“We don’t know if or how the two findings are mechanistically connected,” he says. “You’d expect that after eating something toxic in the environment, wild mice would want to ‘tell their offspring about it.’ But whether that turns out to be a positive adaptive message depends on offspring’s own ecological circumstances, and the glucose findings are showing us that toxic exposure in fathers may also have harmful consequences for their young.”
Apart from microRNAs and tRNAs, methyl groups on sperm DNA also are cited as transgenerational carriers of environmental information, but the supporting evidence is mixed. For instance, scientists at the Chinese Academy of Sciences reported in 2014 that male mice exposed to high-fat diets for the purpose of inducing a prediabetic state (meaning the animals had altered glucose metabolism and insulin resistance) went on to sire prediabetic offspring.25 The researchers pointed to altered methylation patterns as the likely explanation for their findings. But when Rando and his colleagues looked at the effect of high-fat diets on mouse sperm methylation in their own laboratory, they could not replicate the Chinese results.26
According to Thad Schug, a health scientist administrator in the Population Health Branch at the National Institute of Environmental Health Sciences, methylation changes have long been a default mechanism in epigenetic research. “Altered methylation is relatively easy to measure, and most researchers assumed that if you see it, then something is happening epigenetically,” he says. “But other complex processes involving small RNAs and histone modifications might also be involved. These are harder to measure, but we’re getting there.”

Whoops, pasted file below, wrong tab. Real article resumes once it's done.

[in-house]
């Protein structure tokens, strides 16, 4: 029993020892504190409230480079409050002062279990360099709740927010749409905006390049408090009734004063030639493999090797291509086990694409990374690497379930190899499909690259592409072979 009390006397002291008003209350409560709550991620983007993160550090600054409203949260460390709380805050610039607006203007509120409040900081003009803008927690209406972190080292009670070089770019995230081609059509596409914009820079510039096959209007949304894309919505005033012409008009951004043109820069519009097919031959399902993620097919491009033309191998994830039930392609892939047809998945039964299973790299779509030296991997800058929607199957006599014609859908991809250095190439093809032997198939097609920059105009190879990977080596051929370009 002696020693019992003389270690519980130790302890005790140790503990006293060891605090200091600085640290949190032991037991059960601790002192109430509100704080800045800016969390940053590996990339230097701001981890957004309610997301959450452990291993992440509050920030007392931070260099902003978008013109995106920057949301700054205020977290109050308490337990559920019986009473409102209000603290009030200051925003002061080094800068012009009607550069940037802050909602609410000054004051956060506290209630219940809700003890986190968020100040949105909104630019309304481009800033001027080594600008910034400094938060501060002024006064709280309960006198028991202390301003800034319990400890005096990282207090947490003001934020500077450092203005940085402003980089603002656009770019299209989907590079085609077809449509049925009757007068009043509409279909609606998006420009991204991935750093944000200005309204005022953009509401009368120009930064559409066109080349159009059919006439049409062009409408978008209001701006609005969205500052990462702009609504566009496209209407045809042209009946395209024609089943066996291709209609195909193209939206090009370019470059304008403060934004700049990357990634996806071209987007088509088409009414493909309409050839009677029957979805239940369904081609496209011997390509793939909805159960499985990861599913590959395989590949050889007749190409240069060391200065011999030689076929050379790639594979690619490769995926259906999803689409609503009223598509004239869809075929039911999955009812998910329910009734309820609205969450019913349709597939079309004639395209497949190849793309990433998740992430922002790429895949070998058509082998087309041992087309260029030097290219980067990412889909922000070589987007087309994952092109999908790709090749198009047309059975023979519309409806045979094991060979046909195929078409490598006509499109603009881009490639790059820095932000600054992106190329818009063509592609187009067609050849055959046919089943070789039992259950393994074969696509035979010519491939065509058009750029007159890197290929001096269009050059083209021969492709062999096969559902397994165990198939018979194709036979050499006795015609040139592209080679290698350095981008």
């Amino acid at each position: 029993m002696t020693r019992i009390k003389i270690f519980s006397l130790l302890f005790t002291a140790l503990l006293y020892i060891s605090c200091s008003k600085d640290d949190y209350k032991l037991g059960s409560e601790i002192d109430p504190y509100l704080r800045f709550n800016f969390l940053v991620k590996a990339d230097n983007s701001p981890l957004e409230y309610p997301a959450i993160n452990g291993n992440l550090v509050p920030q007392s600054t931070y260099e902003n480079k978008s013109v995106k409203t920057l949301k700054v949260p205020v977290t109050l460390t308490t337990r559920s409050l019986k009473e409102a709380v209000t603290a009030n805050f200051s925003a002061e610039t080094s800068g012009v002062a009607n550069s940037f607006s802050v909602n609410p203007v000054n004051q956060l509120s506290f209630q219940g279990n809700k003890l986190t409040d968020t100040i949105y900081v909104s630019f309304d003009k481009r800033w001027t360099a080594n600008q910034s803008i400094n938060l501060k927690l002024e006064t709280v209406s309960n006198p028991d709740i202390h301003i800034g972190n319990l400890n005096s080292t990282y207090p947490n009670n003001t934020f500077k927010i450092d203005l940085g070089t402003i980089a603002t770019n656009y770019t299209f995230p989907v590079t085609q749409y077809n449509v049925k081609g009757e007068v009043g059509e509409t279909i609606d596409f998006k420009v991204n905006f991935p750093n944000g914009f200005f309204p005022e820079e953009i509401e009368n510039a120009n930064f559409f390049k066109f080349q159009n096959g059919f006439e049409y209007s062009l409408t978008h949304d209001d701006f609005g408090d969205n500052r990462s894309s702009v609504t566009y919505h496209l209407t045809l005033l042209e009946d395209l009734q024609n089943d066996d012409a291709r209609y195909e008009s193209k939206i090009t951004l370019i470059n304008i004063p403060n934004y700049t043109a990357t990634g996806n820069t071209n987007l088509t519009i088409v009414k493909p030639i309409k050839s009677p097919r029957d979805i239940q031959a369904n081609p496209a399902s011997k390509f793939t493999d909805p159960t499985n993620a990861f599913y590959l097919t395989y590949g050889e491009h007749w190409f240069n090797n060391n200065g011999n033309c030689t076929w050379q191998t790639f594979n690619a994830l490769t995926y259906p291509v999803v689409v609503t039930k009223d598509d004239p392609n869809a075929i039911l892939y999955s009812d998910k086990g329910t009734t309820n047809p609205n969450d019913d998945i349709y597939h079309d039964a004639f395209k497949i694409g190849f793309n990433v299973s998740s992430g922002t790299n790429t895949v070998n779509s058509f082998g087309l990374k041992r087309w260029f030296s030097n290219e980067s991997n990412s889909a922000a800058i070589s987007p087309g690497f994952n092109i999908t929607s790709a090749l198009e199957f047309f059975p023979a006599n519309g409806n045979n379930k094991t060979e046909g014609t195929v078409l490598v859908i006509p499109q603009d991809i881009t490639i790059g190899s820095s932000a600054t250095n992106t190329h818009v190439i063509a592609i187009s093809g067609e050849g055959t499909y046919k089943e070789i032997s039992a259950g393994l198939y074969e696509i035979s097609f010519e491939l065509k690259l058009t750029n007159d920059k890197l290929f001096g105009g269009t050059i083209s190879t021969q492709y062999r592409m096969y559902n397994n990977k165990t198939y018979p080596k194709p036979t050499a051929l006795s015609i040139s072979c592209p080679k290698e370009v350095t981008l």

Susan Murphy, an associate professor at Duke University Medical Center, points out that at least one important class of genes, called imprinted genes, manages to escape the widespread demethylation that occurs in a newly formed embryo. All embryonic genes have two copies—one from the mother and one from the father—but for an imprinted gene, one of those copies is silenced. Because imprinted genes are not demethylated after fertilization, they can capture environmentally induced epigenetic information and transmit it to the next generation. Murphy and her colleagues recently reported that organophosphate flame retardants altered the methylation of many imprinted genes in human sperm, although the potential consequences for children remain unknown.27